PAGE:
Liver key to extending life

Liver key to extending life

Monday, 18 March 2002
An Australian expert argues that the liver is a neglected key in
anti-ageing research.
Liver blood vessell walls

in blood vessel walls deplete: Sample A is from the blood vessel of the
liver of a young rat; Sample B is from an old rat and has few holes.
(Pic: D. Le Couteur)

Professor David Le Couteur, of the Centre for Education and Research
in Ageing at Concord Hospital, presented his case at a symposium at
Sydney University on Saturday.

There are many wonderful things about getting older, said
Dr Le Couteur, a geriatrician with a background in clinical
pharmacology and toxicology.

"Your mortgage is paid off, your children have moved out, you’re not
embarrassed about who you are, and you have the benefit of wisdom and
resilience," he said.

"It would be fine if it wasn’t for dementia, arthritis, heart
disease, cancer, and pneumonia. This is why we are actively
investigating new ways to prevent age-related disease."

Professor Le Couteur said that many age-related illnesses were
caused by toxins and fats and that this is where his interest in the
liver came from.

The liver’s role in the body is to process blood coming from the gut
by absorbing nutrients, metabolising fats, and processing toxins.

"Previous to our research, the liver was not thought to change much
during ageing, except for shrinking in size," he said.

However Professor Le Couteur and colleague Allan McLean of the
National Ageing Research Institute in Melbourne have discovered that as
the liver ages, its blood vessels also change.

The blood vessels in a healthy liver have tiny holes in their walls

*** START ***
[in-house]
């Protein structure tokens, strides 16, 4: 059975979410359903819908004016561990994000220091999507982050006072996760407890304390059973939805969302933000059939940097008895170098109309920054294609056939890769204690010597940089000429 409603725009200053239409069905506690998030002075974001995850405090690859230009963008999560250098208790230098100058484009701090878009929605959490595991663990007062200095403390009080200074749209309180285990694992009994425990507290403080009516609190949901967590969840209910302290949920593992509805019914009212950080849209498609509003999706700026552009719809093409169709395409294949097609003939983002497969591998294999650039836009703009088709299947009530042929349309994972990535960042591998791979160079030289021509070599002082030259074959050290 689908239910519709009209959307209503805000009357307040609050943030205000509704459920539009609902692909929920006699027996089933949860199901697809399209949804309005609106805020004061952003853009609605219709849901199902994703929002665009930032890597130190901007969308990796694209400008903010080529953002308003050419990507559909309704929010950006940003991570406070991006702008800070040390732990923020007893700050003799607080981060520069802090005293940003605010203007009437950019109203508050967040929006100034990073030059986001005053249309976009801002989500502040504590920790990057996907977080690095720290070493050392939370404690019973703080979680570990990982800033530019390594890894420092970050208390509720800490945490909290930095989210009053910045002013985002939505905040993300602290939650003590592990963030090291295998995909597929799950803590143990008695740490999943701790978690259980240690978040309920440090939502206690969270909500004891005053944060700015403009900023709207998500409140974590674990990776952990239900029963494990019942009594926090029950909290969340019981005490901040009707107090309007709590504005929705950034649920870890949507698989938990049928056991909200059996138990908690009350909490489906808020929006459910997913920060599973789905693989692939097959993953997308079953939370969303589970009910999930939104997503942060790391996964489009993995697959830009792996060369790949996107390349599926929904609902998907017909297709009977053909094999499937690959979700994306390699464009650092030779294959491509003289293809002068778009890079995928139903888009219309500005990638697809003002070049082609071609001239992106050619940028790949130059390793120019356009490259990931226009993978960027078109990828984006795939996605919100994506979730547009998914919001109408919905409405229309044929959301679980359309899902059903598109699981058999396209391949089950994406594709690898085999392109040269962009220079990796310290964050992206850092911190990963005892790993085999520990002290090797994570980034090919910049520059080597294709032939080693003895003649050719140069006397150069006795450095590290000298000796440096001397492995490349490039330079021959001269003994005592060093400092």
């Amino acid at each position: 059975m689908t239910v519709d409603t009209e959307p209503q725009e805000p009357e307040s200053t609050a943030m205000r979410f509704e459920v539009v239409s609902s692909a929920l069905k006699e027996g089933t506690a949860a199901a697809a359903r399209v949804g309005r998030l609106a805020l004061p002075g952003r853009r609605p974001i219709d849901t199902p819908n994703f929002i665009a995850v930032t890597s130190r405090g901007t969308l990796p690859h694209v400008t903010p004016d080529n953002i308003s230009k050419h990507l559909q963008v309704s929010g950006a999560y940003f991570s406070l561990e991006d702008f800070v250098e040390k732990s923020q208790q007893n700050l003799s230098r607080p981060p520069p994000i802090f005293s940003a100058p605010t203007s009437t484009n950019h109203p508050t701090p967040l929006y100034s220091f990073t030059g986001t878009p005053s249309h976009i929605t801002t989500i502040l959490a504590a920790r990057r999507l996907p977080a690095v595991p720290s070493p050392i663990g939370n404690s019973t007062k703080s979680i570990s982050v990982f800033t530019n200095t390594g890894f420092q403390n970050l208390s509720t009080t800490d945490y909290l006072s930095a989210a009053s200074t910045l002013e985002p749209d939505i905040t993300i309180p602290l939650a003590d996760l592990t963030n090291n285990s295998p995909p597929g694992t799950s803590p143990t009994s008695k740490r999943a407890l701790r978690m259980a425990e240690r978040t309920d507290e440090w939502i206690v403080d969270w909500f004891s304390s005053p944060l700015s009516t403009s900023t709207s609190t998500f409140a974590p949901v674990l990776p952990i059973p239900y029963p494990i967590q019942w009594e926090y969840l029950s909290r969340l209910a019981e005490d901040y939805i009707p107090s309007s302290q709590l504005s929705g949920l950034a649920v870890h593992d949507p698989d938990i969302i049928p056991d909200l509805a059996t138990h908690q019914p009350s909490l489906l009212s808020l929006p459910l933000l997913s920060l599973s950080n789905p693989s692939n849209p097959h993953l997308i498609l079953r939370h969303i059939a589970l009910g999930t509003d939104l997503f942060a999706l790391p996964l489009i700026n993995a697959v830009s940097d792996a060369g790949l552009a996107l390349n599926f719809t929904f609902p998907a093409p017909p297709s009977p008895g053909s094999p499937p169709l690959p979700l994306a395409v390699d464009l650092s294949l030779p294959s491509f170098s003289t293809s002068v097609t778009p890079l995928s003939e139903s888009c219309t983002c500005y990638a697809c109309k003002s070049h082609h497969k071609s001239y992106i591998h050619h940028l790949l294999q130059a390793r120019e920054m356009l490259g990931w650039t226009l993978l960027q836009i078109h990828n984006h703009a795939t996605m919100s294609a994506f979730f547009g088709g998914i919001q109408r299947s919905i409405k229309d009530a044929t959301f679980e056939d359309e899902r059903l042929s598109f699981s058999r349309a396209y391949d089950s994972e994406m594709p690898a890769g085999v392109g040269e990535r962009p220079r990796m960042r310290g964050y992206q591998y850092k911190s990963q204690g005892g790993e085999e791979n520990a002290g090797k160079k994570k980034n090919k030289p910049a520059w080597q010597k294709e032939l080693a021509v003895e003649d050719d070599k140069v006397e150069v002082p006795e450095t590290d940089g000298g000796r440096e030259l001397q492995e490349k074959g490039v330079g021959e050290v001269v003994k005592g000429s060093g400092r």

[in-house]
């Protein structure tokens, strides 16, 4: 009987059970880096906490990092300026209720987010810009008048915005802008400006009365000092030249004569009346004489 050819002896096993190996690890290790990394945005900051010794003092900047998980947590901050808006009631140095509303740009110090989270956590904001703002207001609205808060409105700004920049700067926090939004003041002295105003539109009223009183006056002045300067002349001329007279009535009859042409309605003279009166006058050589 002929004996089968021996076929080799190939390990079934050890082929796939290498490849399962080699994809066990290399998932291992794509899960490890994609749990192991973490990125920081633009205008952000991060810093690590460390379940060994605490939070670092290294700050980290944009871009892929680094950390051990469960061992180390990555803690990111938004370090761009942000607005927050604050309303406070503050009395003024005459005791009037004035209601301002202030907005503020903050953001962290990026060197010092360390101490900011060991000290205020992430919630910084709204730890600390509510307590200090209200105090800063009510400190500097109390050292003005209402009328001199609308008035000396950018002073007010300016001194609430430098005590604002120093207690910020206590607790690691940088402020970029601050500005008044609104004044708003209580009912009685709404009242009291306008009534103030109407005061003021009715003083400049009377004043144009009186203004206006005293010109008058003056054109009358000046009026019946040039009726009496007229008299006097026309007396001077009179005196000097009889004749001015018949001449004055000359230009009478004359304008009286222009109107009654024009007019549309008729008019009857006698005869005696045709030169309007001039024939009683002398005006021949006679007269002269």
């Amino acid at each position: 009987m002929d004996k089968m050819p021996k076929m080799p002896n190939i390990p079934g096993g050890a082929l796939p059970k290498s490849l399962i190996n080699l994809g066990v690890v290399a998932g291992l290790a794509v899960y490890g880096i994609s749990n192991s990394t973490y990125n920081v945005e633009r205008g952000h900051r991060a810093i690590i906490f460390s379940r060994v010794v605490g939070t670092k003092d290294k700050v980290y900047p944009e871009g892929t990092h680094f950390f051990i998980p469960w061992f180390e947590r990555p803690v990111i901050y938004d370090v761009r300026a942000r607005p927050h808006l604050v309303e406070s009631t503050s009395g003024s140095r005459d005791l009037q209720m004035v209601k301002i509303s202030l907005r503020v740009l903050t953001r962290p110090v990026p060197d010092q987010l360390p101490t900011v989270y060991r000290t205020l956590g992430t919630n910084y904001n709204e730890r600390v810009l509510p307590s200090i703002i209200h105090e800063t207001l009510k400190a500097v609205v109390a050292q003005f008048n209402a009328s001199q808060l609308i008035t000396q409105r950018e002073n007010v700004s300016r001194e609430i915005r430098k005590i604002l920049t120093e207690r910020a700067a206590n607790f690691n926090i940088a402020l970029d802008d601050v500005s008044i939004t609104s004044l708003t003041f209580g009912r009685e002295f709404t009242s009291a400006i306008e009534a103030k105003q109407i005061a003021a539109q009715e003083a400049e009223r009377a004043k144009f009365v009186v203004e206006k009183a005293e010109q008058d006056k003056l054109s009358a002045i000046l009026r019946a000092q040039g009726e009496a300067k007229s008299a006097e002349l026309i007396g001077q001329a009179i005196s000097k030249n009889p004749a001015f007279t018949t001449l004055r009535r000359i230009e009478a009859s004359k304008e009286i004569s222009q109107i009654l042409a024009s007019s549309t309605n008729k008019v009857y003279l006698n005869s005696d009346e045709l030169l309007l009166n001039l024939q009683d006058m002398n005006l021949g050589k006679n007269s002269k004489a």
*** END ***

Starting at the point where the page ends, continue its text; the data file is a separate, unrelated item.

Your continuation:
to allow blood going from the gut into the liver to be processed.

Professor Le Couteur and team have found that in rats, baboons, and
humans these tiny holes seem to clog up or disappear as the liver ages.

"This means that fats and toxins can’t get processed properly," he
said. "And it explains a lot of problems."

For example, he said, the fats involved in atherosclerosis — the
build-up on blood vessel walls — float around in the blood because they
are unable to be processed properly in the liver.

In an article due to appear in medical journal The Lancet
next month, Professor Le Couteur argues that the age-related increase
in atherosclerosis is due to these age-related changes in the liver.

Previous research has shown that toxins
such as alcohol and
bacteria-derived toxins damage the holes in the blood vessels
but this
is the first time this type of process has been related to diseases of

"Rather than simply using drugs to treat Alzheimer’s and heart
disease, we could be using a broader range of interventions targeted at
the liver instead," Professor Le Couteur said.

His team is exploring avenues such as reducing food intake, using
antioxidants designed to work specifically in the liver at time of
digestion, improving blood flow to the liver, and using substances that
return the healthy holes in liver blood vessels.

Interestingly, alcohol is one such substance that helps to punch
holes in the liver blood vessels — which could explain the so-called
‘wine paradox’. Alcohol in moderation is beneficial to health but too
much is bad.

Professor Le Couteur’s research has been mainly funded by the
National Health and Medical Research Council.

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